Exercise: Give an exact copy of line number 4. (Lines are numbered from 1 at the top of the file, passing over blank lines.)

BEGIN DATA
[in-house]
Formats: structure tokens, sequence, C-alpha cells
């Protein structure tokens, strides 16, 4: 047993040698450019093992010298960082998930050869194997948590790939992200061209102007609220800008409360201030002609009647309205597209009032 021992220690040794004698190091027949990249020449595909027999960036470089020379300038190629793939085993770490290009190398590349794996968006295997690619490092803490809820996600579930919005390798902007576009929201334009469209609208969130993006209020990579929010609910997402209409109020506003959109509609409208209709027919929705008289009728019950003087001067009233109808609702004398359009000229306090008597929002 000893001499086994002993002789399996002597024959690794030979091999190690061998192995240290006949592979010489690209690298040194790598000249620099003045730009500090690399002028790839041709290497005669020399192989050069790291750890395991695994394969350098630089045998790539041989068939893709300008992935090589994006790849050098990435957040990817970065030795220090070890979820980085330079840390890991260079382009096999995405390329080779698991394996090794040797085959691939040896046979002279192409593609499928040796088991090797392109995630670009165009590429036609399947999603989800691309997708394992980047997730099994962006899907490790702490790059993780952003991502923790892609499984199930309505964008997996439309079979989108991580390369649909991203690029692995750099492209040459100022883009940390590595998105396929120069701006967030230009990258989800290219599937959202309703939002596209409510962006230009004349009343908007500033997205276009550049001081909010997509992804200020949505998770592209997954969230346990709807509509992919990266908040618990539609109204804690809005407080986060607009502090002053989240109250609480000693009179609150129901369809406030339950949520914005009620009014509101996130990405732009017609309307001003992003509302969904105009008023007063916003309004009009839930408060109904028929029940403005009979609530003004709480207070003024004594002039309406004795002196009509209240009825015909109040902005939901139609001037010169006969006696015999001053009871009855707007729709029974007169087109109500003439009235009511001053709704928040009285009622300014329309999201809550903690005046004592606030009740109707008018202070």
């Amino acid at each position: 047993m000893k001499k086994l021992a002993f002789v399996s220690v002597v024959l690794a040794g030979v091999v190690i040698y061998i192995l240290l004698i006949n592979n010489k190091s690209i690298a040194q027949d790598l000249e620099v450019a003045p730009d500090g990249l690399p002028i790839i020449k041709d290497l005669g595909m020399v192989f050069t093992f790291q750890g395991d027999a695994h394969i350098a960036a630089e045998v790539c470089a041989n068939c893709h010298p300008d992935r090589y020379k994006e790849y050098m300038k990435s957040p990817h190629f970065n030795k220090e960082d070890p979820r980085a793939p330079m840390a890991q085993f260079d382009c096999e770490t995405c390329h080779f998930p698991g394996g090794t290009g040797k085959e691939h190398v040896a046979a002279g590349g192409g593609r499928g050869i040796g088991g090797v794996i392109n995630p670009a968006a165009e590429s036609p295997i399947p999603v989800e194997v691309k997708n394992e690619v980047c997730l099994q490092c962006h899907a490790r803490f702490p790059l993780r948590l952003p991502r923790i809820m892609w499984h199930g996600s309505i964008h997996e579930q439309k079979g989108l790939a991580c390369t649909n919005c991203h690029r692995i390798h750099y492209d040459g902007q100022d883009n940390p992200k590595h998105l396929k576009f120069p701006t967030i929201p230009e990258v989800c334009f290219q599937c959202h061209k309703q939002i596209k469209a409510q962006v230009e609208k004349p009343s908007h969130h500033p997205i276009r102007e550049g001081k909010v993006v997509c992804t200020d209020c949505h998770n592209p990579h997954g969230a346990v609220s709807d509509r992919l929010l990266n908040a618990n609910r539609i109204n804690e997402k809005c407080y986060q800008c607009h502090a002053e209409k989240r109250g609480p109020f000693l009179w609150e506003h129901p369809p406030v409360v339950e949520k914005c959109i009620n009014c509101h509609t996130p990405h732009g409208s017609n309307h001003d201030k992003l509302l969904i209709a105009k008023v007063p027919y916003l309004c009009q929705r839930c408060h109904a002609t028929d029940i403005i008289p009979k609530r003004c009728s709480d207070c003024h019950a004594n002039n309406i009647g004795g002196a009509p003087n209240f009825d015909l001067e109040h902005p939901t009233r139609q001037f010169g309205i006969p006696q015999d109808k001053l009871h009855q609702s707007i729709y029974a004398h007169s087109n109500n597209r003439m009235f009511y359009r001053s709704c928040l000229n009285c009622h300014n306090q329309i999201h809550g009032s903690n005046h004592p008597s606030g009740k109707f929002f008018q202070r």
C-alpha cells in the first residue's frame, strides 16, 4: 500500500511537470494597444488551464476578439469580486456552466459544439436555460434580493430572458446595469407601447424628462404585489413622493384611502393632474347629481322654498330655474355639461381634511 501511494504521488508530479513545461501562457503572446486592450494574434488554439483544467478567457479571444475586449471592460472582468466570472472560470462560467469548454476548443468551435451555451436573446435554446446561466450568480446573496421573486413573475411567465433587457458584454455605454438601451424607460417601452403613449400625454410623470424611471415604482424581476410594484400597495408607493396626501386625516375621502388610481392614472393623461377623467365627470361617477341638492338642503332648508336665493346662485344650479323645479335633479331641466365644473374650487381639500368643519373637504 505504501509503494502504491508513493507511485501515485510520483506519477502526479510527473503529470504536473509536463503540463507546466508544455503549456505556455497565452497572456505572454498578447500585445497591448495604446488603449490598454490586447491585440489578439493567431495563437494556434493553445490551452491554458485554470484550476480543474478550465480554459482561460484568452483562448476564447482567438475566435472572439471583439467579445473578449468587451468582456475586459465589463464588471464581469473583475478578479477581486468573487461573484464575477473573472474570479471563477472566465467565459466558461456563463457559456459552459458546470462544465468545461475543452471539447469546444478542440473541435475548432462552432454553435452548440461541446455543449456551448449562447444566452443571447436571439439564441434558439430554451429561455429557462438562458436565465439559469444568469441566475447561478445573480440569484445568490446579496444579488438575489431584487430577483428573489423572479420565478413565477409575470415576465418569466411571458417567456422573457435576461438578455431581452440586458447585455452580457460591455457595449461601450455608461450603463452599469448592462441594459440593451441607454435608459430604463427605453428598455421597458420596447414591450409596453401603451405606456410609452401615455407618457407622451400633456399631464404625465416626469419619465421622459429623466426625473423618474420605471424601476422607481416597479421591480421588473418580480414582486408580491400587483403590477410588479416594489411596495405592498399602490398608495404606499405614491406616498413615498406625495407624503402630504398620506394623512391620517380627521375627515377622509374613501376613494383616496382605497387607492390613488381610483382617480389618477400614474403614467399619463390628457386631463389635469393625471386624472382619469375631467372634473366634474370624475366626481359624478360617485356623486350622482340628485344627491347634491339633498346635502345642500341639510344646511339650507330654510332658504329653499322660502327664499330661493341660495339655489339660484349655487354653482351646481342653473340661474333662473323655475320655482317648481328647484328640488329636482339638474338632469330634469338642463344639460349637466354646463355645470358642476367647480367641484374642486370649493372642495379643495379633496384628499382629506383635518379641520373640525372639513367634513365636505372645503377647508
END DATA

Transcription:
């Amino acid at each position: 047993m000893k001499k086994l021992a002993f002789v399996s220690v002597v024959l690794a040794g030979v091999v190690i040698y061998i192995l240290l004698i006949n592979n010489k190091s690209i690298a040194q027949d790598l000249e620099v450019a003045p730009d500090g990249l690399p002028i790839i020449k041709d290497l005669g595909m020399v192989f050069t093992f790291q750890g395991d027999a695994h394969i350098a960036a630089e045998v790539c470089a041989n068939c893709h010298p300008d992935r090589y020379k994006e790849y050098m300038k990435s957040p990817h190629f970065n030795k220090e960082d070890p979820r980085a793939p330079m840390a890991q085993f260079d382009c096999e770490t995405c390329h080779f998930p698991g394996g090794t290009g040797k085959e691939h190398v040896a046979a002279g590349g192409g593609r499928g050869i040796g088991g090797v794996i392109n995630p670009a968006a165009e590429s036609p295997i399947p999603v989800e194997v691309k997708n394992e690619v980047c997730l099994q490092c962006h899907a490790r803490f702490p790059l993780r948590l952003p991502r923790i809820m892609w499984h199930g996600s309505i964008h997996e579930q439309k079979g989108l790939a991580c390369t649909n919005c991203h690029r692995i390798h750099y492209d040459g902007q100022d883009n940390p992200k590595h998105l396929k576009f120069p701006t967030i929201p230009e990258v989800c334009f290219q599937c959202h061209k309703q939002i596209k469209a409510q962006v230009e609208k004349p009343s908007h969130h500033p997205i276009r102007e550049g001081k909010v993006v997509c992804t200020d209020c949505h998770n592209p990579h997954g969230a346990v609220s709807d509509r992919l929010l990266n908040a618990n609910r539609i109204n804690e997402k809005c407080y986060q800008c607009h502090a002053e209409k989240r109250g609480p109020f000693l009179w609150e506003h129901p369809p406030v409360v339950e949520k914005c959109i009620n009014c509101h509609t996130p990405h732009g409208s017609n309307h001003d201030k992003l509302l969904i209709a105009k008023v007063p027919y916003l309004c009009q929705r839930c408060h109904a002609t028929d029940i403005i008289p009979k609530r003004c009728s709480d207070c003024h019950a004594n002039n309406i009647g004795g002196a009509p003087n209240f009825d015909l001067e109040h902005p939901t009233r139609q001037f010169g309205i006969p006696q015999d109808k001053l009871h009855q609702s707007i729709y029974a004398h007169s087109n109500n597209r003439m009235f009511y359009r001053s709704c928040l000229n009285c009622h300014n306090q329309i999201h809550g009032s903690n005046h004592p008597s606030g009740k109707f929002f008018q202070r």